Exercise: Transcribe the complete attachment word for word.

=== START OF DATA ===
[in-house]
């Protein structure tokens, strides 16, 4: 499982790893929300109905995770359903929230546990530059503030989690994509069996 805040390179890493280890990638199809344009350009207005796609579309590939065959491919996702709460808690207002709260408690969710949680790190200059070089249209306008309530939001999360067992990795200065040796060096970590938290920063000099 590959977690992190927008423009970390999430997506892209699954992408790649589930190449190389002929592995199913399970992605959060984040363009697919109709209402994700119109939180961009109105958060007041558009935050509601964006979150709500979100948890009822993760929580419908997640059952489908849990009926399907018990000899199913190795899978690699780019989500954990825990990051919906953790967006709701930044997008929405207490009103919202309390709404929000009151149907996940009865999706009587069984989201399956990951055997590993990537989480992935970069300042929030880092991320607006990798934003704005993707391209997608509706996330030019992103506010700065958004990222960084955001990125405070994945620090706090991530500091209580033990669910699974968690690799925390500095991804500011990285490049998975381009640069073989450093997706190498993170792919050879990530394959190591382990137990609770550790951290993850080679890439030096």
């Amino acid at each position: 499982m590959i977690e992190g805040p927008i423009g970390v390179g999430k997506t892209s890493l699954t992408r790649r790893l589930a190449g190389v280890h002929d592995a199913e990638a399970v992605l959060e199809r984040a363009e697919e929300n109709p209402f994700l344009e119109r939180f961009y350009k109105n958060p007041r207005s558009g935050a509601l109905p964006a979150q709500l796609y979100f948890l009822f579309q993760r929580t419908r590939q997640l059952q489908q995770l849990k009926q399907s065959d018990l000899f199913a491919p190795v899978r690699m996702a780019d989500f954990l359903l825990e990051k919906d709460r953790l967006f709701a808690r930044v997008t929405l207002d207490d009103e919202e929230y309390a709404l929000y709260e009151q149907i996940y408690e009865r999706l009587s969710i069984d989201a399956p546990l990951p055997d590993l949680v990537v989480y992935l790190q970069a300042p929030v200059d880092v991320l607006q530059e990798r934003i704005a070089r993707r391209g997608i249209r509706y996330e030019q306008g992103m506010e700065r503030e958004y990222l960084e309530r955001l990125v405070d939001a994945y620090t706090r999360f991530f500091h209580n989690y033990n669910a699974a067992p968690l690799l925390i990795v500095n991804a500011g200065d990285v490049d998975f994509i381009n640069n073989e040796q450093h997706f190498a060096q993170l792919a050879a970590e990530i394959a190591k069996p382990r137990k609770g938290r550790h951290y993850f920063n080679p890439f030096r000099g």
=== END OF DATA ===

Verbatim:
[in-house]
């Protein structure tokens, strides 16, 4: 499982790893929300109905995770359903929230546990530059503030989690994509069996 805040390179890493280890990638199809344009350009207005796609579309590939065959491919996702709460808690207002709260408690969710949680790190200059070089249209306008309530939001999360067992990795200065040796060096970590938290920063000099 590959977690992190927008423009970390999430997506892209699954992408790649589930190449190389002929592995199913399970992605959060984040363009697919109709209402994700119109939180961009109105958060007041558009935050509601964006979150709500979100948890009822993760929580419908997640059952489908849990009926399907018990000899199913190795899978690699780019989500954990825990990051919906953790967006709701930044997008929405207490009103919202309390709404929000009151149907996940009865999706009587069984989201399956990951055997590993990537989480992935970069300042929030880092991320607006990798934003704005993707391209997608509706996330030019992103506010700065958004990222960084955001990125405070994945620090706090991530500091209580033990669910699974968690690799925390500095991804500011990285490049998975381009640069073989450093997706190498993170792919050879990530394959190591382990137990609770550790951290993850080679890439030096």
């Amino acid at each position: 499982m590959i977690e992190g805040p927008i423009g970390v390179g999430k997506t892209s890493l699954t992408r790649r790893l589930a190449g190389v280890h002929d592995a199913e990638a399970v992605l959060e199809r984040a363009e697919e929300n109709p209402f994700l344009e119109r939180f961009y350009k109105n958060p007041r207005s558009g935050a509601l109905p964006a979150q709500l796609y979100f948890l009822f579309q993760r929580t419908r590939q997640l059952q489908q995770l849990k009926q399907s065959d018990l000899f199913a491919p190795v899978r690699m996702a780019d989500f954990l359903l825990e990051k919906d709460r953790l967006f709701a808690r930044v997008t929405l207002d207490d009103e919202e929230y309390a709404l929000y709260e009151q149907i996940y408690e009865r999706l009587s969710i069984d989201a399956p546990l990951p055997d590993l949680v990537v989480y992935l790190q970069a300042p929030v200059d880092v991320l607006q530059e990798r934003i704005a070089r993707r391209g997608i249209r509706y996330e030019q306008g992103m506010e700065r503030e958004y990222l960084e309530r955001l990125v405070d939001a994945y620090t706090r999360f991530f500091h209580n989690y033990n669910a699974a067992p968690l690799l925390i990795v500095n991804a500011g200065d990285v490049d998975f994509i381009n640069n073989e040796q450093h997706f190498a060096q993170l792919a050879a970590e990530i394959a190591k069996p382990r137990k609770g938290r550790h951290y993850f920063n080679p890439f030096r000099g």